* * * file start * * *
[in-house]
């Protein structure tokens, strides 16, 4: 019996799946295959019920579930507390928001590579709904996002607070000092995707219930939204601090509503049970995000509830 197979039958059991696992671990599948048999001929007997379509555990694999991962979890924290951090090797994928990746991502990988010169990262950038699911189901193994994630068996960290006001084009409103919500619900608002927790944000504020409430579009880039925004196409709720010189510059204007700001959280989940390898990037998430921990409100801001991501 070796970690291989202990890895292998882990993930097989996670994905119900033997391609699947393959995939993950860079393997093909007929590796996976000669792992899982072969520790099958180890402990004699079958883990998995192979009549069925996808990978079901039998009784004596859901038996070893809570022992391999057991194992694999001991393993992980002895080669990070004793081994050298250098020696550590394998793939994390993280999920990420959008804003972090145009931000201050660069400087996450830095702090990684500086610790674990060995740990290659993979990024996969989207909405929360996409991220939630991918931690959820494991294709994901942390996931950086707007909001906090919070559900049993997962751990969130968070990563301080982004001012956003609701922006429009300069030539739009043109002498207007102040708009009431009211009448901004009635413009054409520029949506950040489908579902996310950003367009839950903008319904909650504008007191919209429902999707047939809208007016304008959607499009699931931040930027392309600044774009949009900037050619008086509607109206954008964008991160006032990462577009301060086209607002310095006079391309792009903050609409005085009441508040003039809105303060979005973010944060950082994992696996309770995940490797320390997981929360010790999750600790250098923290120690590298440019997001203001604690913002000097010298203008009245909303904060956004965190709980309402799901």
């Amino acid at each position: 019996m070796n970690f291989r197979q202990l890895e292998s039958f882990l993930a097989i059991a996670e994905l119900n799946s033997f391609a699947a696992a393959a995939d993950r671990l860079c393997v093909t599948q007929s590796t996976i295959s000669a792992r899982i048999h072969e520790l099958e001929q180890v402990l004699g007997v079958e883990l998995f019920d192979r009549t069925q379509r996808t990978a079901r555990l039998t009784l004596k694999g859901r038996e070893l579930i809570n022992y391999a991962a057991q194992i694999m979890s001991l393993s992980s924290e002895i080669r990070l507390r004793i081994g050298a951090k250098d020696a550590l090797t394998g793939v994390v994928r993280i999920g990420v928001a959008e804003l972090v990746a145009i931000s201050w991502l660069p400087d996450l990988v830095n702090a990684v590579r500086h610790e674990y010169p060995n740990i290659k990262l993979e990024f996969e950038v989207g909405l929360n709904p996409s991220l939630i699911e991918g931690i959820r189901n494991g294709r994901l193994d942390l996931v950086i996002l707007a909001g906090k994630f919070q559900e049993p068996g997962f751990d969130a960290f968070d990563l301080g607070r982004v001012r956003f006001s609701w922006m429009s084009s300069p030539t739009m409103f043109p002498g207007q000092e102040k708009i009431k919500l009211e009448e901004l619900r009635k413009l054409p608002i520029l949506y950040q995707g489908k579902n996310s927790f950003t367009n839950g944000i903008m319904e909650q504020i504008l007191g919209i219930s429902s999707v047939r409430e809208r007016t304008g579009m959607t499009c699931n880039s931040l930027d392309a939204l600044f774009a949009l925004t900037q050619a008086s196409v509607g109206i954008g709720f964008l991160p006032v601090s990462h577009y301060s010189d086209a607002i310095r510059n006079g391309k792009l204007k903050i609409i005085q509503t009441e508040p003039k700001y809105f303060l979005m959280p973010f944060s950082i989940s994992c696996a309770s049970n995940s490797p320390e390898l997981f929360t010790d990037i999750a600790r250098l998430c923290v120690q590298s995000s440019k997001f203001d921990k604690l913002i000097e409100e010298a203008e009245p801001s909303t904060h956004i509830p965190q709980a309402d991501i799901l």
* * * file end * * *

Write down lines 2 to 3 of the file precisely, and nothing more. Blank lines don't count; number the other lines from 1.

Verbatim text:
């Protein structure tokens, strides 16, 4: 019996799946295959019920579930507390928001590579709904996002607070000092995707219930939204601090509503049970995000509830 197979039958059991696992671990599948048999001929007997379509555990694999991962979890924290951090090797994928990746991502990988010169990262950038699911189901193994994630068996960290006001084009409103919500619900608002927790944000504020409430579009880039925004196409709720010189510059204007700001959280989940390898990037998430921990409100801001991501 070796970690291989202990890895292998882990993930097989996670994905119900033997391609699947393959995939993950860079393997093909007929590796996976000669792992899982072969520790099958180890402990004699079958883990998995192979009549069925996808990978079901039998009784004596859901038996070893809570022992391999057991194992694999001991393993992980002895080669990070004793081994050298250098020696550590394998793939994390993280999920990420959008804003972090145009931000201050660069400087996450830095702090990684500086610790674990060995740990290659993979990024996969989207909405929360996409991220939630991918931690959820494991294709994901942390996931950086707007909001906090919070559900049993997962751990969130968070990563301080982004001012956003609701922006429009300069030539739009043109002498207007102040708009009431009211009448901004009635413009054409520029949506950040489908579902996310950003367009839950903008319904909650504008007191919209429902999707047939809208007016304008959607499009699931931040930027392309600044774009949009900037050619008086509607109206954008964008991160006032990462577009301060086209607002310095006079391309792009903050609409005085009441508040003039809105303060979005973010944060950082994992696996309770995940490797320390997981929360010790999750600790250098923290120690590298440019997001203001604690913002000097010298203008009245909303904060956004965190709980309402799901």
């Amino acid at each position: 019996m070796n970690f291989r197979q202990l890895e292998s039958f882990l993930a097989i059991a996670e994905l119900n799946s033997f391609a699947a696992a393959a995939d993950r671990l860079c393997v093909t599948q007929s590796t996976i295959s000669a792992r899982i048999h072969e520790l099958e001929q180890v402990l004699g007997v079958e883990l998995f019920d192979r009549t069925q379509r996808t990978a079901r555990l039998t009784l004596k694999g859901r038996e070893l579930i809570n022992y391999a991962a057991q194992i694999m979890s001991l393993s992980s924290e002895i080669r990070l507390r004793i081994g050298a951090k250098d020696a550590l090797t394998g793939v994390v994928r993280i999920g990420v928001a959008e804003l972090v990746a145009i931000s201050w991502l660069p400087d996450l990988v830095n702090a990684v590579r500086h610790e674990y010169p060995n740990i290659k990262l993979e990024f996969e950038v989207g909405l929360n709904p996409s991220l939630i699911e991918g931690i959820r189901n494991g294709r994901l193994d942390l996931v950086i996002l707007a909001g906090k994630f919070q559900e049993p068996g997962f751990d969130a960290f968070d990563l301080g607070r982004v001012r956003f006001s609701w922006m429009s084009s300069p030539t739009m409103f043109p002498g207007q000092e102040k708009i009431k919500l009211e009448e901004l619900r009635k413009l054409p608002i520029l949506y950040q995707g489908k579902n996310s927790f950003t367009n839950g944000i903008m319904e909650q504020i504008l007191g919209i219930s429902s999707v047939r409430e809208r007016t304008g579009m959607t499009c699931n880039s931040l930027d392309a939204l600044f774009a949009l925004t900037q050619a008086s196409v509607g109206i954008g709720f964008l991160p006032v601090s990462h577009y301060s010189d086209a607002i310095r510059n006079g391309k792009l204007k903050i609409i005085q509503t009441e508040p003039k700001y809105f303060l979005m959280p973010f944060s950082i989940s994992c696996a309770s049970n995940s490797p320390e390898l997981f929360t010790d990037i999750a600790r250098l998430c923290v120690q590298s995000s440019k997001f203001d921990k604690l913002i000097e409100e010298a203008e009245p801001s909303t904060h956004i509830p965190q709980a309402d991501i799901l």